If you don’t have time to check out all of the links below, at least check out the first two :-)
The Virtue of Getting Less Done: William Tozier of the Notional Slurry blog writes a brilliant, liberating response (two days before I wrote it) to my recent worry about always being behind, by suggesting that, for those of us meant to be generalists and not specialists, it is not our business to get things done — for us there is only the journey, the learning, the understanding, and the passing along of what we’ve managed, for now, to figure out. Just go read it. Every word. And, if you’re like me, the next time someone asks “what do you do?” tell them: I…..do…..this. Thanks to Todd Suomela for the link.
Stress Costs Us Time: In another article that appeared just after I worried aloud about not Getting Things Done (synchronicity?), Stefan Klein, in an excerpt from his new book The Secret Pulse of Time: Making Sense of Life’s Scarcest Commodity, suggests that it is not a lack of time that causes us stress, but the other way around. Excerpt:
Believing time is money to lose, we perceive our shortage of time as stressful. Thus, our fight-or-flight instinct is engaged, and the regions of the brain we use to calmly and sensibly plan our time get switched off. We become fidgety, erratic and rash.
Tasks take longer. We make mistakes ’Äî which take still more time to iron out. Who among us has not been locked out of an apartment or lost a wallet when in a great hurry? The perceived lack of time becomes real: We are not stressed because we have no time, but rather, we have no time because we are stressed.
Studies have shown the alarming extent of the problem: office workers are no longer able to stay focused on one specific task for more than about three minutes, which means a great loss of productivity. The misguided notion that time is money actually costs us money.
And it costs us time. People in industrial nations lose more years from disability and premature death due to stress-related illnesses like heart disease and depression than from other ailments. In scrambling to use time to the hilt, we wind up with less of it.
How Our Brains Trick Us to Want More Than We Need: Nate Hagens explains how we get addicted to consumption. Thanks to Steve Hinton for the link.
Experience Makes Us Less Competent: Anders Ericsson argues that experience doing what we do well can actually make us sloppy and complacent. It is practice dealing with the unexpected and getting better at what we’re not great at that leads to high performance. Thanks to Barbara Dieu for the link.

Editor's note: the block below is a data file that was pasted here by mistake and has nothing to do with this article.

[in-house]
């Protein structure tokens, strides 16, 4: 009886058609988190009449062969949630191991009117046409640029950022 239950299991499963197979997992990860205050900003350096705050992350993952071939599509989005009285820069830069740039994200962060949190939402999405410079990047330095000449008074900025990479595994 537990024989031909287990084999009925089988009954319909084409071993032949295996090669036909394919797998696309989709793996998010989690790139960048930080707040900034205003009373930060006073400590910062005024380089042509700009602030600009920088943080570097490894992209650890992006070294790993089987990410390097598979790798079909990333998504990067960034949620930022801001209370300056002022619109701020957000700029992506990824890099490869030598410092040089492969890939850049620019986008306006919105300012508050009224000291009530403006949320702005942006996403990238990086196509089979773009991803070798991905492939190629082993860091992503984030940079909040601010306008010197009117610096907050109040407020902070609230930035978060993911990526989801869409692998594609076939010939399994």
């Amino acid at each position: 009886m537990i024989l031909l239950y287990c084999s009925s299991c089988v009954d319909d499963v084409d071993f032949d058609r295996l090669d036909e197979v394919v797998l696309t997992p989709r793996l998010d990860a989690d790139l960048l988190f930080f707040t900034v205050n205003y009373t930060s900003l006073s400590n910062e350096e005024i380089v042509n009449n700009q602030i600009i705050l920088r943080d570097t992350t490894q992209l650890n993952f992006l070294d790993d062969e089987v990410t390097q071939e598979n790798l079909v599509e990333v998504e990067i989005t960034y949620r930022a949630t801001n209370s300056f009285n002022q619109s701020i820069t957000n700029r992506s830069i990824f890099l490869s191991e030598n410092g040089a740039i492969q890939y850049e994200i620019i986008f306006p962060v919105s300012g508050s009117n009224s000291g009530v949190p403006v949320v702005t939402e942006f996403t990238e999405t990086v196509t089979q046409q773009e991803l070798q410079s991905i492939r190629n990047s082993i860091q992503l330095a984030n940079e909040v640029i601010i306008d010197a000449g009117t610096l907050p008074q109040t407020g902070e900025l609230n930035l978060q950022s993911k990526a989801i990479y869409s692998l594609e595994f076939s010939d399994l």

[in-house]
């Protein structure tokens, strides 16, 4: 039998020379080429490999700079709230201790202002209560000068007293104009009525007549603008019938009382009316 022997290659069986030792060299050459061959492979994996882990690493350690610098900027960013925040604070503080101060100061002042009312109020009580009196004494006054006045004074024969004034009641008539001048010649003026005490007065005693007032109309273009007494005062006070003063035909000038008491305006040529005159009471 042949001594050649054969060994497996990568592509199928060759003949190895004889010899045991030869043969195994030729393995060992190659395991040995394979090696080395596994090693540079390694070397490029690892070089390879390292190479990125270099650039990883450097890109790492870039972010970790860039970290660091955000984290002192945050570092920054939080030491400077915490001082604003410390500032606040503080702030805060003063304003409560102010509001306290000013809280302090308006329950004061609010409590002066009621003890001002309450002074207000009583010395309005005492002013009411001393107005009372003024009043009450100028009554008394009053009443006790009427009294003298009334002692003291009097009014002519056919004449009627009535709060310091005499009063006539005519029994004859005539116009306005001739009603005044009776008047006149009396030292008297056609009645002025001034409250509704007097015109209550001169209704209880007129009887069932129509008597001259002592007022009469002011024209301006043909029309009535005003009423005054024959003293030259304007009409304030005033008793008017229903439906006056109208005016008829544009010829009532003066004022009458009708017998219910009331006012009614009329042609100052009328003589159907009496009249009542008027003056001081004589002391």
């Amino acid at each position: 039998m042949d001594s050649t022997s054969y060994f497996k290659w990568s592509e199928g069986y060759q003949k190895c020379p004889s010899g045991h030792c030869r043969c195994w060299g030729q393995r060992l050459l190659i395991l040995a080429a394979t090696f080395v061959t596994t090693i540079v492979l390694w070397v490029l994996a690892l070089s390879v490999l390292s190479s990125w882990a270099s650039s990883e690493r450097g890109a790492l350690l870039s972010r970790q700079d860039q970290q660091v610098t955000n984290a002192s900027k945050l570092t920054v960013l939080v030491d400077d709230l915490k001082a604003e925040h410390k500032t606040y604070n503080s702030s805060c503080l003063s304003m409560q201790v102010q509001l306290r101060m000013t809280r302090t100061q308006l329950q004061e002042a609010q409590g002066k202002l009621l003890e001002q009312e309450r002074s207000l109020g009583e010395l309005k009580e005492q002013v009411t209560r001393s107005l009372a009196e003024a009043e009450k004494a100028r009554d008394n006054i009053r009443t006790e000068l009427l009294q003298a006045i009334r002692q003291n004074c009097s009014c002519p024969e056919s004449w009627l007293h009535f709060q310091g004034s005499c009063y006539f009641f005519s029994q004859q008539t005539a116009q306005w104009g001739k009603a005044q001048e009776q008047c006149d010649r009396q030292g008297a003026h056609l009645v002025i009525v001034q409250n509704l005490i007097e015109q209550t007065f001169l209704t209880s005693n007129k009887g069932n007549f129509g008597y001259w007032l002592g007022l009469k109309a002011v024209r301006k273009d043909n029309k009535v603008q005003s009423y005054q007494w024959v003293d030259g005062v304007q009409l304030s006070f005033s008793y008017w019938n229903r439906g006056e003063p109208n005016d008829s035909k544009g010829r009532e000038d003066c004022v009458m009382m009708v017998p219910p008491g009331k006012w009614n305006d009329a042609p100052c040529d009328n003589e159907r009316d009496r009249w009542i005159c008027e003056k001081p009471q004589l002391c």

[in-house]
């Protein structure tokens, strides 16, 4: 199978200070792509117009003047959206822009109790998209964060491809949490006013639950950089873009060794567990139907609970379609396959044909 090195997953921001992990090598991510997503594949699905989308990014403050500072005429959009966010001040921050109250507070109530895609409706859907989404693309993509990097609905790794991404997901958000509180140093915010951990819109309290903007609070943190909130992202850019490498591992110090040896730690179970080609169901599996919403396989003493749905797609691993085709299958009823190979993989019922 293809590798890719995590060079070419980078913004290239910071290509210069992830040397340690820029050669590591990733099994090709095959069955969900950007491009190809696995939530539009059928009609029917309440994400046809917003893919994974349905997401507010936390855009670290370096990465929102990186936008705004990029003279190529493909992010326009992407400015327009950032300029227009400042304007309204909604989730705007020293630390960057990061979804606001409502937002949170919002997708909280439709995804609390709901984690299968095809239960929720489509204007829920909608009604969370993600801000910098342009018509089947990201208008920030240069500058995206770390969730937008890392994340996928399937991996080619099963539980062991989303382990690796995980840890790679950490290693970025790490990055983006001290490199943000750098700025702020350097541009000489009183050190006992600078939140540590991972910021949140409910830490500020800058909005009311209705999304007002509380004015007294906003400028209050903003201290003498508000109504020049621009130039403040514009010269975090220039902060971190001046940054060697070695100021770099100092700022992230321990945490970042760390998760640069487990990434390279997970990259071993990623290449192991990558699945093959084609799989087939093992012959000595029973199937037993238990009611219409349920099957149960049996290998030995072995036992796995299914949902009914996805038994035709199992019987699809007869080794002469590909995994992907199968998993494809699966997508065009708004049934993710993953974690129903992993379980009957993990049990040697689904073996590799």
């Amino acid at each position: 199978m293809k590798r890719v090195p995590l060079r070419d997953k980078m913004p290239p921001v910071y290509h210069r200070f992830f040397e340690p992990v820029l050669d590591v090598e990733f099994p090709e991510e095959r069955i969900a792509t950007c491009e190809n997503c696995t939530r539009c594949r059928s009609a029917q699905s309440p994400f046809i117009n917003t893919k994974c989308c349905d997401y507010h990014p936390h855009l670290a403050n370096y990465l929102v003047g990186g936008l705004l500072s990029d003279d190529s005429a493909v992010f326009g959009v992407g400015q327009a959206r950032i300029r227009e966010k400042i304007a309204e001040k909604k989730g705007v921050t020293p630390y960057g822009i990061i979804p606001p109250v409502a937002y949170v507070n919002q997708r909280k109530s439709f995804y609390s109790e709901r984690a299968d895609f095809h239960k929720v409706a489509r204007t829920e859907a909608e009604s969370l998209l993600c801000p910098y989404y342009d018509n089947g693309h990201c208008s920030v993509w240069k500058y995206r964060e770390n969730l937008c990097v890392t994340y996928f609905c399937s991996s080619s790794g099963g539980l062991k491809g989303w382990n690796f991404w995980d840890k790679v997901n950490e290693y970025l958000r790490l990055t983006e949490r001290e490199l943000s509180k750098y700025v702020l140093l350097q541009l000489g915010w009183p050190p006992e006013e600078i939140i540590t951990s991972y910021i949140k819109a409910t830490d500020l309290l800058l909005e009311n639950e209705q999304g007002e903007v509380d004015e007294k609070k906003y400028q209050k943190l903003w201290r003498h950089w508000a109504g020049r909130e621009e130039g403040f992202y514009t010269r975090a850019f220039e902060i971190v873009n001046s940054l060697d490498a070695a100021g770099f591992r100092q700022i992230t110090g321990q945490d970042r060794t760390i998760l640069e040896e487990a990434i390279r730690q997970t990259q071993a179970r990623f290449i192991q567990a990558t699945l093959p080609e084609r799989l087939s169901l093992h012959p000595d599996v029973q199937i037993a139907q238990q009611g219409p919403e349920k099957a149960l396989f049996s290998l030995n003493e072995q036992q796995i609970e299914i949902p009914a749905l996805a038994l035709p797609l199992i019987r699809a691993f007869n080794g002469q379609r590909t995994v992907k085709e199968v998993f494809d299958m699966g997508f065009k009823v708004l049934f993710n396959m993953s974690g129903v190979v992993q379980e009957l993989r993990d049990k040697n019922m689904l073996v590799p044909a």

Improv Everywhere: A group in NYC have blended Improv with Performance Art and are making quite a splash.
Canada Reintroduces Film Censorship: Thanks to effective lobbying by an extreme right-wing religious group with a long and tawdry history of harassing the champions of free speech, Canada’s film tax credit system now includes a review by a government body that will deny credits if they deem a film “not in the public interest”. The struggle never ends.
An Alternative to Second Life: There are three main gripes about the virtual world of Second Life, that are blocking it from realizing its potential to be the next big thing in social networking (and learning): The unreliability of the technology, the challenging learning curve to operate effectively in the world, and the high monthly cost of ‘owning’ virtual land. Now, there’s an Open Source alternative that is grappling with all three issues. Thanks to my friend Martin for the link.
Another Wisdom of Crowds App: Kluster is the latest and most celebrated tool to try to gather not just wise consensus from the ‘crowd’, but also ideas. I’ve argued that ideation and innovation are among the few things crowds are not well suited to, but this is an intriguing approach.
Just For Fun: Ms. Amanda links us to the newest installment of Simon’s Cat (that’s him in the image above). If you’ve ever had a pet who alwayswants to be in when he’s out, and vice versa, you’ll love this. The previous installment is great too.